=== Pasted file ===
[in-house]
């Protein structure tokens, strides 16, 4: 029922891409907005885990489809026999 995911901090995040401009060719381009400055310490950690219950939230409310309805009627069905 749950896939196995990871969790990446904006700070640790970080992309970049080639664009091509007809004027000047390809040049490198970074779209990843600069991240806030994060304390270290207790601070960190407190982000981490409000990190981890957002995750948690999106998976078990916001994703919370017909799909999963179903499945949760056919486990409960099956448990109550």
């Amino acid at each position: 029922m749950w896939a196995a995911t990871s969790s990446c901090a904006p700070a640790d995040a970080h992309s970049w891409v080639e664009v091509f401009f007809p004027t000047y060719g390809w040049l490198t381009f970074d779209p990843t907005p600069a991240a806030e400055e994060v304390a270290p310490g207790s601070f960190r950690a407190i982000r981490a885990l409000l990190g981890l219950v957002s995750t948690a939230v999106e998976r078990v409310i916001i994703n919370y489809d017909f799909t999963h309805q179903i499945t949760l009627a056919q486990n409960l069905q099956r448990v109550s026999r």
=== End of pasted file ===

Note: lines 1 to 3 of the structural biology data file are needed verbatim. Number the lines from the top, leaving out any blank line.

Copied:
[in-house]
């Protein structure tokens, strides 16, 4: 029922891409907005885990489809026999 995911901090995040401009060719381009400055310490950690219950939230409310309805009627069905 749950896939196995990871969790990446904006700070640790970080992309970049080639664009091509007809004027000047390809040049490198970074779209990843600069991240806030994060304390270290207790601070960190407190982000981490409000990190981890957002995750948690999106998976078990916001994703919370017909799909999963179903499945949760056919486990409960099956448990109550």
């Amino acid at each position: 029922m749950w896939a196995a995911t990871s969790s990446c901090a904006p700070a640790d995040a970080h992309s970049w891409v080639e664009v091509f401009f007809p004027t000047y060719g390809w040049l490198t381009f970074d779209p990843t907005p600069a991240a806030e400055e994060v304390a270290p310490g207790s601070f960190r950690a407190i982000r981490a885990l409000l990190g981890l219950v957002s995750t948690a939230v999106e998976r078990v409310i916001i994703n919370y489809d017909f799909t999963h309805q179903i499945t949760l009627a056919q486990n409960l069905q099956r448990v109550s026999r």